Fourth place. The hills of Emilia-Romagna in Italy are the home of the Castle of Torrechiara, seen here at sunset. (Lara Zanarini)


Fifth place. The two mythical giant demons Thotsakan (left) and Sahatsadecha (right) guard the Buddhist Wat Arun temple in Thailand. The photographer journeyed to the temple  waited for hours to take this shot of the temple at twilight after a journey via the Chaopraya River. (Janepop Atirattanachai)


Sixth place. The blooming flower of the Pakistan Monument is seen here during the blue hour. The photographer traveled from Lahore to Islamabad to share this view of Pakistan’s symbol of unity with the world. (Muhammad Ashar)


Seventh place. “At the right place, at the right moment” and many years of experience culminated in this illuminated Planalto Palace at sunset, where the photographer was able to capture the contrast between Brazil’s presidential palace and its surroundings. (Gastão Guedes)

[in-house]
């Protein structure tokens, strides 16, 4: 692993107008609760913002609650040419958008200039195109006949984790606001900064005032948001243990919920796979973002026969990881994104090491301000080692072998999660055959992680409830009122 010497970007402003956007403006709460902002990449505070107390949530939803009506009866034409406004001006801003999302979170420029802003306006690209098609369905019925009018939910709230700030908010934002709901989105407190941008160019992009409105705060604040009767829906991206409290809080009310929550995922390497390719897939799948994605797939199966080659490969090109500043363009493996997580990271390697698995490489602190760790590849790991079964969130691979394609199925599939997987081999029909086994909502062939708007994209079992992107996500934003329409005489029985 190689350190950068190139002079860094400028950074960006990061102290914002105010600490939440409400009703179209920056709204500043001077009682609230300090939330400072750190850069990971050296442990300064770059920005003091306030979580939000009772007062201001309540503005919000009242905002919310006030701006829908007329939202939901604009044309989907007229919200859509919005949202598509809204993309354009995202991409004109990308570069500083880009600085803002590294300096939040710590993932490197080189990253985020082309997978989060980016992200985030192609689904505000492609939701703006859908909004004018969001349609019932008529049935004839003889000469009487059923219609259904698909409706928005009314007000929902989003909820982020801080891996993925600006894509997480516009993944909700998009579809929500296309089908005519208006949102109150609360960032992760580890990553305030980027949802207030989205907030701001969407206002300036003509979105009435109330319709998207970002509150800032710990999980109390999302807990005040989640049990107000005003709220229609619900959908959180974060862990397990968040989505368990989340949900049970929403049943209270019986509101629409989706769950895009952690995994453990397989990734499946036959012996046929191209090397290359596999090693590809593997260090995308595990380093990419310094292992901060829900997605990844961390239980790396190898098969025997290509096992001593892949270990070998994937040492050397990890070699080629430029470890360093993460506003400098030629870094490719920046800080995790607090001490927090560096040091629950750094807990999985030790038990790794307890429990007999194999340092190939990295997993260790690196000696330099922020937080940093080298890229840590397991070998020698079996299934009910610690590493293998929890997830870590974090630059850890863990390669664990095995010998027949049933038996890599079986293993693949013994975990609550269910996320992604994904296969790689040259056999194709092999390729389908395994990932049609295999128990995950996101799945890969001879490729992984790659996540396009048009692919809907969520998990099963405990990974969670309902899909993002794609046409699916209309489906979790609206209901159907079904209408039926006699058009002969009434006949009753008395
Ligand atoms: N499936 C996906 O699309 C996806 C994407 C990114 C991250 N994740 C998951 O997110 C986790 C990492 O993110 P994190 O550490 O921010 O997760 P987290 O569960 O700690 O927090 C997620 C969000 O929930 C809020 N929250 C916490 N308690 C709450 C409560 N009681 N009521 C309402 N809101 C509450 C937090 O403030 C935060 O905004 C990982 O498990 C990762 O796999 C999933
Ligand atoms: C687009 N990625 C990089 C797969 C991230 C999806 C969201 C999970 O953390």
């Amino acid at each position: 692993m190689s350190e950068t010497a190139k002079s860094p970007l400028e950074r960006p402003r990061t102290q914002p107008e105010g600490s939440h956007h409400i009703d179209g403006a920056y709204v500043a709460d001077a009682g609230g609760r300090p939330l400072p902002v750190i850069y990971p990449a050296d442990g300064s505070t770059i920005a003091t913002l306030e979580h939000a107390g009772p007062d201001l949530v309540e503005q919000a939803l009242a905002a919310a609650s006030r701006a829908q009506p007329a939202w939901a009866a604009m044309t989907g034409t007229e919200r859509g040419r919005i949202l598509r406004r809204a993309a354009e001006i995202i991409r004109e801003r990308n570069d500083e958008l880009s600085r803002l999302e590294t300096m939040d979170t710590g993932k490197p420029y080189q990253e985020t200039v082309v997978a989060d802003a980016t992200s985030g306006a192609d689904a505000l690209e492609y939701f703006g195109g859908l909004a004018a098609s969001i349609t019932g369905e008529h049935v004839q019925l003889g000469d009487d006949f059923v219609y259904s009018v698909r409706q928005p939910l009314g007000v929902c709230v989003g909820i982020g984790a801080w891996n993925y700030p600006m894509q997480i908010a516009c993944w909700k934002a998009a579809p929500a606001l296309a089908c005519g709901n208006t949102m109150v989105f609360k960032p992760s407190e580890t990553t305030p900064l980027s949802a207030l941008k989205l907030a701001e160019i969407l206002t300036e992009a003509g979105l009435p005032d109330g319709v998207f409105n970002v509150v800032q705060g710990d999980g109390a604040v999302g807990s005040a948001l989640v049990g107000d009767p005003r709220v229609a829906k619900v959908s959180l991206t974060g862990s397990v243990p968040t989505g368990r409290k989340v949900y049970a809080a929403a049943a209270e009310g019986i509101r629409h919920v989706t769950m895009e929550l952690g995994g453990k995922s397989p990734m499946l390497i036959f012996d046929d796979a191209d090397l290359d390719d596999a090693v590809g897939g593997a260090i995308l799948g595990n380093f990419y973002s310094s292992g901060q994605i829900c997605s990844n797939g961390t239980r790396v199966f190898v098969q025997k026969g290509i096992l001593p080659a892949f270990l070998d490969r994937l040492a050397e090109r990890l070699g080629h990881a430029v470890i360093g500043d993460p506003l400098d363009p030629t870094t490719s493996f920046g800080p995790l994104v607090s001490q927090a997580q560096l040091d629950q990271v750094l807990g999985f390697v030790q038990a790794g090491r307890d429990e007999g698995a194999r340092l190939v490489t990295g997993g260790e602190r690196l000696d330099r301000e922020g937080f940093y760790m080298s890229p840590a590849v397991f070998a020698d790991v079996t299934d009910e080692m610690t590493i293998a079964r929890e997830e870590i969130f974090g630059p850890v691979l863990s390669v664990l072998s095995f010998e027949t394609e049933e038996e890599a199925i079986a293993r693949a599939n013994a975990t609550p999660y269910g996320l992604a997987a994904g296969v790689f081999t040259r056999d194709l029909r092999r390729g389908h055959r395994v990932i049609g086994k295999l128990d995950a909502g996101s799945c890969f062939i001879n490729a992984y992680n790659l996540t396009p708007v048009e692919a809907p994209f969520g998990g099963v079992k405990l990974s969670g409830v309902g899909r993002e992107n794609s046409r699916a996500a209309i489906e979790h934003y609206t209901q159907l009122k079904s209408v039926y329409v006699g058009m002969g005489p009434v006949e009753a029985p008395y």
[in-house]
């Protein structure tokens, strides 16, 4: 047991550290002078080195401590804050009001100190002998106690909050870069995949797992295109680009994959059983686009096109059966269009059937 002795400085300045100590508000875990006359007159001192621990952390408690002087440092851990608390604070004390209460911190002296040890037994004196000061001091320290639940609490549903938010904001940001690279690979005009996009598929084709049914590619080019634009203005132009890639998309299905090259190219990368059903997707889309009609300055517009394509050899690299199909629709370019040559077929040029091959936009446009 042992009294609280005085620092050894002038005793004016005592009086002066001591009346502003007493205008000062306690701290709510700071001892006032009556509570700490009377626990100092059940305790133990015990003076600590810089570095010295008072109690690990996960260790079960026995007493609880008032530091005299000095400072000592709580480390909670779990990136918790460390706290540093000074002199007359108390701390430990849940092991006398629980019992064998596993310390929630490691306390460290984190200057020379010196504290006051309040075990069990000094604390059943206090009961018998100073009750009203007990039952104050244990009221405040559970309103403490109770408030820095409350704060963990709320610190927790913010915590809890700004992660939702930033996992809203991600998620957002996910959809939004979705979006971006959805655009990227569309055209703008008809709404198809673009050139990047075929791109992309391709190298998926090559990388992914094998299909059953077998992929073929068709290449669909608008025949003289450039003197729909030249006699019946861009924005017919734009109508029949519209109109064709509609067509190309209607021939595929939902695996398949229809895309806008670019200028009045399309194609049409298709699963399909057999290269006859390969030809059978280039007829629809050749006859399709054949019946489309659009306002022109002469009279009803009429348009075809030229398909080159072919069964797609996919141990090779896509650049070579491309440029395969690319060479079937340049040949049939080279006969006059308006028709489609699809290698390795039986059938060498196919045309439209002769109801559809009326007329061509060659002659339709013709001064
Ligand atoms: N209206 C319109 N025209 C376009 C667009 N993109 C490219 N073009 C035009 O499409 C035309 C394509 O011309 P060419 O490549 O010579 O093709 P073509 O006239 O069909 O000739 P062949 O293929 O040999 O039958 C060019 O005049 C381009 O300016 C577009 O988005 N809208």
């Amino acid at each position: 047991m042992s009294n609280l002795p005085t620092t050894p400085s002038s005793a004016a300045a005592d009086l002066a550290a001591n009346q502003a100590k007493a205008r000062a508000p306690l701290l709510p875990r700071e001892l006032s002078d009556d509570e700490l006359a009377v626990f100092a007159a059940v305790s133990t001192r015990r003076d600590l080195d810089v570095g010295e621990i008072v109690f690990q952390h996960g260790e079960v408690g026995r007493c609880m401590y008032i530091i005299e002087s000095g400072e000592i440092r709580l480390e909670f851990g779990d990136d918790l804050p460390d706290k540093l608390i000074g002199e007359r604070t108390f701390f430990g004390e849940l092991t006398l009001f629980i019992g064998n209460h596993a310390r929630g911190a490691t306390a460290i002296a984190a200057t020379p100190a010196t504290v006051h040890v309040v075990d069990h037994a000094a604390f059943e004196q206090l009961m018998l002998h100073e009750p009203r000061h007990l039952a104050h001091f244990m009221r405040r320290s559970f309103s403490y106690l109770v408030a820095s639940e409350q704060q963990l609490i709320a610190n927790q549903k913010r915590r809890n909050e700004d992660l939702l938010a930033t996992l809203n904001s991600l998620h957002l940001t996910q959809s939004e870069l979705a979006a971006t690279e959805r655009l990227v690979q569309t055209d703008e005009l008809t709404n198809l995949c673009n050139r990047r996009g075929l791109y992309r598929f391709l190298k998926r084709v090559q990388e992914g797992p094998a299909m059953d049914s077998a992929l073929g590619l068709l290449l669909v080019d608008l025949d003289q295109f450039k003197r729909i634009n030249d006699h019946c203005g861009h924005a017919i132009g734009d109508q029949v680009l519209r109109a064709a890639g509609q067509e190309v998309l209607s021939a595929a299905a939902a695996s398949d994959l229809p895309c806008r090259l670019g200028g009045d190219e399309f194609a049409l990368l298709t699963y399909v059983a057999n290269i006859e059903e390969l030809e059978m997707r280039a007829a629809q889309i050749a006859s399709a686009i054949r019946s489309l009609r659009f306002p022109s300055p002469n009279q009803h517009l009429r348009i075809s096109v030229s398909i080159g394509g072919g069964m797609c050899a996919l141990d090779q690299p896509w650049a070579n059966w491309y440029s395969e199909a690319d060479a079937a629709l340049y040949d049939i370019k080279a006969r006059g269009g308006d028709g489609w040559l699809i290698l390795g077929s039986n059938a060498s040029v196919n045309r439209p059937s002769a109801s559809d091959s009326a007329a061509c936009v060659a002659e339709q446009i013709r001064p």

Eighth place. The octagonal three-tiered shrine of Bibi Jawindi, located in the historical city of Uch, Pakistan, was built in 1493 for the great-granddaughter of a Sufi saint. (User:Usamashahid433)


Ninth place. Fog, golden leaves, and the winter atmosphere engulf the fourteenth century Saint Lawrence church in Zliechov, Slovakia. (User:Volodka22)


Eleventh place. A beautiful day in September at Crystal Mill just before sunset. The Mill is an old power generation plant that supplied hydroelectricity to the mining town of Crystal, Colorado in the United States. The road to Crystal Mill is a tricky one to drive; the photographer had to negotiate a narrow road with steep drop-offs to capture this shot. (Joe Sparks)


Twelth place. Gravensteen castle in the center of Ghent, Belgium, has been a witness to history since the Middle Ages. The photographer waited for days for this moment, as it depended on sunset rays that would give the building a warm glow. (David Horvath)


Fifteenth place. The photographer, a long-time Wikimedian, was traveling in Panama on a rainy day with dim lighting conditions. They decided to take a shot of the Panama Canal Railway, an instrumental component in constructing the canal. (Ivo Kruusamägi)


Jeff Elder, Digital Communications Manager
Wikimedia Foundation

With one exception, all photos used in this post are freely licensed under CC BY-SA 4.0. The first place image, featured at the top of this post, is CC BY 3.0 DE.